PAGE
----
Posts Tagged ‘wild grape wine’

After all the picking, and picking over, and pressing, and settling, and filtering was done, I had 1.35 liters of very strong, very dark, very bitter wild grape juice. Cobbling together a recipe from various sources, but relying heavily on the information here and here, and the wine-making section of my copy of The Complete Guide to Self Sufficiency by John Seymour, I decided to add enough water to bring the volume up to 4.5 liters, enough sugar to (hopefully) achieve a sweet dessert wine, and to make a trip to a local home-brew supply shop for a packet of real wine yeast. If, John Seymour, the Grandfather of self-sufficiency thinks it’s worth the $2.30 for a packet of wine yeast, then I believe him!

So I added 2.65 liters of water to my grape juice, and stirred in a half a Campden tablet (to “sterilize” the grape juice, or kill the wild and rogue non-wine yeast that are likely to be in it) because my kitchen is full of bread yeast, which apparently makes poor wine. Then floated my hydrometer in a liter jar of juice. I got a beer and wine-making kit for my birthday with included this neat gadget that measures the specific gravity of a liquid via Archimedes’ principal, and thus tells you how much sugar (and therefore potential alcohol) is in your grape juice. As it turned out, not very much, which was no surprise at all. Eastern Ontario is not known as a grape-growing area, and despite the blistering heat we had his summer, my wild grapes were still far from sweet.

I added 1 kg of sugar, aiming for a quite sweet, fruity dessert wine, (which I figure I have a better chance of hitting than I do a “nice dry Chablis,” for instance) which gave my grape juice a specific gravity of 1.12, and a potential alcohol content of 16.5% I’m aiming high rather than low because all the sugar might not convert, and you need enough alcohol for the wine to preserve itself once it’s bottled, otherwise it will go off instead of maturing.

Then I added the yeast. And absolutely nothing happened. Now, this is my first attempt at wine, and I don’t know what is supposed to happen. My first batch of mead bubbled and frothed nicely when I added the (instant bread) yeast. The grape juice just sat there. I covered it over and left it overnight. In the morning I looked in the bucket, and still nothing, or not much of anything, anyway.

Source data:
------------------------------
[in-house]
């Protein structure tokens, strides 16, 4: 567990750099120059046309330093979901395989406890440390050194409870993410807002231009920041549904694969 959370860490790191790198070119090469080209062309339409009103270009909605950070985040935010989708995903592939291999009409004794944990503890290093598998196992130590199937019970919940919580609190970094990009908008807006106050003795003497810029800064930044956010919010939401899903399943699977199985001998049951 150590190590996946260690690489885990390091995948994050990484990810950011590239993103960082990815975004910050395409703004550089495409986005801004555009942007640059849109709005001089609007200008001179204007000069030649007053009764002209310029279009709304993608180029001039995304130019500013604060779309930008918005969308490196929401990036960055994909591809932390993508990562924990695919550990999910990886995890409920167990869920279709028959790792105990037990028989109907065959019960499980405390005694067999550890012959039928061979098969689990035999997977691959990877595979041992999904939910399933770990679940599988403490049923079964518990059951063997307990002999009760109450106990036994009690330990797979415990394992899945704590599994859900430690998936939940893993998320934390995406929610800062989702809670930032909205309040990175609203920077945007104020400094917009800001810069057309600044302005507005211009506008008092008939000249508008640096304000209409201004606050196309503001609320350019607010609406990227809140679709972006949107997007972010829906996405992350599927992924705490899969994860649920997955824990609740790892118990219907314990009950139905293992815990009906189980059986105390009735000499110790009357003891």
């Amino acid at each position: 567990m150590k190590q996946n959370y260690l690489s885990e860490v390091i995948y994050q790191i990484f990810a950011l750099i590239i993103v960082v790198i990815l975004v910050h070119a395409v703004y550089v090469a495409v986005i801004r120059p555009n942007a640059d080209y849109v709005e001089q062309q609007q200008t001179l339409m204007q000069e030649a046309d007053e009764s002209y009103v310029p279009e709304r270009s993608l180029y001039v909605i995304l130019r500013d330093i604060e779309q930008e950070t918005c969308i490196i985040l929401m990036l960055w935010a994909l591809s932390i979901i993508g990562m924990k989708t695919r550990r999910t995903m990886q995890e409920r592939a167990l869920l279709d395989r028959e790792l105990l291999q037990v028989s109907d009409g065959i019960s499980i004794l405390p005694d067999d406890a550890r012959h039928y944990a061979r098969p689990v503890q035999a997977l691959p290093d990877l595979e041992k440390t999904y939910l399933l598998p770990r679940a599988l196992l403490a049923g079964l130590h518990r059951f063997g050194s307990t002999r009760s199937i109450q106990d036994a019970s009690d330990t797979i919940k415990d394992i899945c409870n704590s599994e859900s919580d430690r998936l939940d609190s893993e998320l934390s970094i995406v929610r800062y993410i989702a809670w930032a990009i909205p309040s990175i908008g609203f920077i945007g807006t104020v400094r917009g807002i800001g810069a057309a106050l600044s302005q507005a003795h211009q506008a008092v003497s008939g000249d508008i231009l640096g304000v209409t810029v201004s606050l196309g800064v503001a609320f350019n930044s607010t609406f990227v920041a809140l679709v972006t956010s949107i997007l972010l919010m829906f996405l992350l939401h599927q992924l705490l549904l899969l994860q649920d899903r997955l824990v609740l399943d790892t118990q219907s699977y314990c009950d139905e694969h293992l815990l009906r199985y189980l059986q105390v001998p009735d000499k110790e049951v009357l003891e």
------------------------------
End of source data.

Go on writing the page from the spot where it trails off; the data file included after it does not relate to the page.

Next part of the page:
Time for intervention. I brought the temperature of the grape juice (which I should probably start calling “must,” to use the technical term) up to 75°F (my wine-making instructions are all in either American or 1950s British, which is OK, because my canning thermometer is in 1905 British units) by sitting a tall glass jug of hot water in the bucket, in case the problem was that the yeast was too cold. And I added a quarter teaspoon of “yeast accelerant” (those of you keeping score will have noticed that my home-brew shop purchases went slightly beyond a single packet of wine yeast).

Then I covered it up again, and sat it in a sunny corner of the kitchen, and tried hard not to check on it every 10 minutes. 12 or so hours later, it is definitely doing something that is starting to look like fermenting. Pinky-purple-y foam is forming on the surface of the grape juice must. Now all I need to do is figure out how to keep it warm for a week. Right now the bucket is sitting in the corner of the kitchen by the stove, because I just took two loaves of bread out of the oven. I’m hoping it doesn’t get too cold overnight, but I’m not turning the heating on just for the wine, that’s for sure. Maybe I’ll drape a blanket or something over it.


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